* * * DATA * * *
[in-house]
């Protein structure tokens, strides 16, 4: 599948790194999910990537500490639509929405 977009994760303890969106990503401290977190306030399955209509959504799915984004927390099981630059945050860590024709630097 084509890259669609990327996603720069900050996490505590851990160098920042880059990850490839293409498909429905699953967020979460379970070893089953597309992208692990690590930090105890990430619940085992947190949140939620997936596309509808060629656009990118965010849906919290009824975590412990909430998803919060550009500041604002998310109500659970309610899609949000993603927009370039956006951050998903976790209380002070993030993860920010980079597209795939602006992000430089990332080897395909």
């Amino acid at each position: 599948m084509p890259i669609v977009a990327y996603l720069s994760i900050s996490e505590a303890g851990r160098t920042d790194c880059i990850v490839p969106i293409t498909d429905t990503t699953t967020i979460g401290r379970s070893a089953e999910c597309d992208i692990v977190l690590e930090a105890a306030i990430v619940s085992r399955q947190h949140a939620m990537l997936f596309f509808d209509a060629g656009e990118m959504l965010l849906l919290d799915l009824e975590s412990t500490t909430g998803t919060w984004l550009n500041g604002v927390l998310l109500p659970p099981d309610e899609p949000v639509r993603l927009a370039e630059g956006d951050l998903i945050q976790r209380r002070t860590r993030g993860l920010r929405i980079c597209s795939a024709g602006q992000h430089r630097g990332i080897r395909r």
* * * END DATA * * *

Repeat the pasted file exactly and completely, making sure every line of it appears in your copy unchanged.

[in-house]
């Protein structure tokens, strides 16, 4: 599948790194999910990537500490639509929405 977009994760303890969106990503401290977190306030399955209509959504799915984004927390099981630059945050860590024709630097 084509890259669609990327996603720069900050996490505590851990160098920042880059990850490839293409498909429905699953967020979460379970070893089953597309992208692990690590930090105890990430619940085992947190949140939620997936596309509808060629656009990118965010849906919290009824975590412990909430998803919060550009500041604002998310109500659970309610899609949000993603927009370039956006951050998903976790209380002070993030993860920010980079597209795939602006992000430089990332080897395909």
């Amino acid at each position: 599948m084509p890259i669609v977009a990327y996603l720069s994760i900050s996490e505590a303890g851990r160098t920042d790194c880059i990850v490839p969106i293409t498909d429905t990503t699953t967020i979460g401290r379970s070893a089953e999910c597309d992208i692990v977190l690590e930090a105890a306030i990430v619940s085992r399955q947190h949140a939620m990537l997936f596309f509808d209509a060629g656009e990118m959504l965010l849906l919290d799915l009824e975590s412990t500490t909430g998803t919060w984004l550009n500041g604002v927390l998310l109500p659970p099981d309610e899609p949000v639509r993603l927009a370039e630059g956006d951050l998903i945050q976790r209380r002070t860590r993030g993860l920010r929405i980079c597209s795939a024709g602006q992000h430089r630097g990332i080897r395909r």